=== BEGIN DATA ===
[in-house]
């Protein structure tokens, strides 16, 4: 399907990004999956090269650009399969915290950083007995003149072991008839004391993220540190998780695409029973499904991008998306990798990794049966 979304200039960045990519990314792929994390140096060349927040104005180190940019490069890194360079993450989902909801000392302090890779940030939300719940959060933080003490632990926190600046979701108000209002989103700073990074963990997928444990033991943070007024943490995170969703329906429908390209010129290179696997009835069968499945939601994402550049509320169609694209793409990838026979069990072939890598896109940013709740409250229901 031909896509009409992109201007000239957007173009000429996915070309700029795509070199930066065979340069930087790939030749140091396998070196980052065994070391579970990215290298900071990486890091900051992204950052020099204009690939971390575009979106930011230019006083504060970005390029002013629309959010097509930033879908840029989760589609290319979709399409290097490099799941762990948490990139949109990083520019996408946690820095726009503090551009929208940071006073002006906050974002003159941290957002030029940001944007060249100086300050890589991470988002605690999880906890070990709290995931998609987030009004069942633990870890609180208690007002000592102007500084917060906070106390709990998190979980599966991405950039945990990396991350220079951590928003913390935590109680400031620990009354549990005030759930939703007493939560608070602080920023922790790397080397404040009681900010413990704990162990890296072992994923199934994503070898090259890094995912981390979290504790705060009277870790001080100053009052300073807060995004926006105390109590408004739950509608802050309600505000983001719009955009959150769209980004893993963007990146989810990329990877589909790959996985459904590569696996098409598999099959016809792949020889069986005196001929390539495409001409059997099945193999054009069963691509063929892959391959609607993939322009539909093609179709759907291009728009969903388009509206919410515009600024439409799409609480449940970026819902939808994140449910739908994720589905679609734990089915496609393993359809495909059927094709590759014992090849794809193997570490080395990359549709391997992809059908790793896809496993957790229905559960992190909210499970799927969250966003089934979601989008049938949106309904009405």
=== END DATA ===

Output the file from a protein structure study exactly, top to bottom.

[in-house]
């Protein structure tokens, strides 16, 4: 399907990004999956090269650009399969915290950083007995003149072991008839004391993220540190998780695409029973499904991008998306990798990794049966 979304200039960045990519990314792929994390140096060349927040104005180190940019490069890194360079993450989902909801000392302090890779940030939300719940959060933080003490632990926190600046979701108000209002989103700073990074963990997928444990033991943070007024943490995170969703329906429908390209010129290179696997009835069968499945939601994402550049509320169609694209793409990838026979069990072939890598896109940013709740409250229901 031909896509009409992109201007000239957007173009000429996915070309700029795509070199930066065979340069930087790939030749140091396998070196980052065994070391579970990215290298900071990486890091900051992204950052020099204009690939971390575009979106930011230019006083504060970005390029002013629309959010097509930033879908840029989760589609290319979709399409290097490099799941762990948490990139949109990083520019996408946690820095726009503090551009929208940071006073002006906050974002003159941290957002030029940001944007060249100086300050890589991470988002605690999880906890070990709290995931998609987030009004069942633990870890609180208690007002000592102007500084917060906070106390709990998190979980599966991405950039945990990396991350220079951590928003913390935590109680400031620990009354549990005030759930939703007493939560608070602080920023922790790397080397404040009681900010413990704990162990890296072992994923199934994503070898090259890094995912981390979290504790705060009277870790001080100053009052300073807060995004926006105390109590408004739950509608802050309600505000983001719009955009959150769209980004893993963007990146989810990329990877589909790959996985459904590569696996098409598999099959016809792949020889069986005196001929390539495409001409059997099945193999054009069963691509063929892959391959609607993939322009539909093609179709759907291009728009969903388009509206919410515009600024439409799409609480449940970026819902939808994140449910739908994720589905679609734990089915496609393993359809495909059927094709590759014992090849794809193997570490080395990359549709391997992809059908790793896809496993957790229905559960992190909210499970799927969250966003089934979601989008049938949106309904009405």